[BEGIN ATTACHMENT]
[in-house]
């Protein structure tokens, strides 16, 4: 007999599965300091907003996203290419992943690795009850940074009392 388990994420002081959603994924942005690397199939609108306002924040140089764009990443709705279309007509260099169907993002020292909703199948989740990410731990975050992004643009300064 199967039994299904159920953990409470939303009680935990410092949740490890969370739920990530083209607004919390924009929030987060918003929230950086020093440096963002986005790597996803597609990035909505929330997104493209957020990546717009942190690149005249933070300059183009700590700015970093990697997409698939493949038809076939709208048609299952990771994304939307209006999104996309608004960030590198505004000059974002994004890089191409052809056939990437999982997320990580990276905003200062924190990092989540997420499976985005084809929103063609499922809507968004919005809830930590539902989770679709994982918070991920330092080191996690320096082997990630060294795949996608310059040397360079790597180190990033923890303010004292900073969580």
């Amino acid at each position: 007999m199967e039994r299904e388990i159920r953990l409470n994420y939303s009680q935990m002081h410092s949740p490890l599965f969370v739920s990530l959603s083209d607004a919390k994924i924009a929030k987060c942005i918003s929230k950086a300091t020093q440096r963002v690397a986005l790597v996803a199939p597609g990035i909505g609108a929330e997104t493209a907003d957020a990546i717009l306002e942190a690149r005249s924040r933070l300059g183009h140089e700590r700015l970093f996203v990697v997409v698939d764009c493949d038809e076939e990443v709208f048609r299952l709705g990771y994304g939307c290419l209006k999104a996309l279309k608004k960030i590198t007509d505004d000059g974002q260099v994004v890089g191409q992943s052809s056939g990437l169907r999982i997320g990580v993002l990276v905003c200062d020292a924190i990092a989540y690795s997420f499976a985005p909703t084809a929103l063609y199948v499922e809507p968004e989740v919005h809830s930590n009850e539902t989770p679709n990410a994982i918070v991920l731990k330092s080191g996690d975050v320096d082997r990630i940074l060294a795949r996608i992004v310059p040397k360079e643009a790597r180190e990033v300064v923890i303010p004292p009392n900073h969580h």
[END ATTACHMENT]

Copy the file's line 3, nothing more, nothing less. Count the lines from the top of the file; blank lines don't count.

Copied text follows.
């Amino acid at each position: 007999m199967e039994r299904e388990i159920r953990l409470n994420y939303s009680q935990m002081h410092s949740p490890l599965f969370v739920s990530l959603s083209d607004a919390k994924i924009a929030k987060c942005i918003s929230k950086a300091t020093q440096r963002v690397a986005l790597v996803a199939p597609g990035i909505g609108a929330e997104t493209a907003d957020a990546i717009l306002e942190a690149r005249s924040r933070l300059g183009h140089e700590r700015l970093f996203v990697v997409v698939d764009c493949d038809e076939e990443v709208f048609r299952l709705g990771y994304g939307c290419l209006k999104a996309l279309k608004k960030i590198t007509d505004d000059g974002q260099v994004v890089g191409q992943s052809s056939g990437l169907r999982i997320g990580v993002l990276v905003c200062d020292a924190i990092a989540y690795s997420f499976a985005p909703t084809a929103l063609y199948v499922e809507p968004e989740v919005h809830s930590n009850e539902t989770p679709n990410a994982i918070v991920l731990k330092s080191g996690d975050v320096d082997r990630i940074l060294a795949r996608i992004v310059p040397k360079e643009a790597r180190e990033v300064v923890i303010p004292p009392n900073h969580h």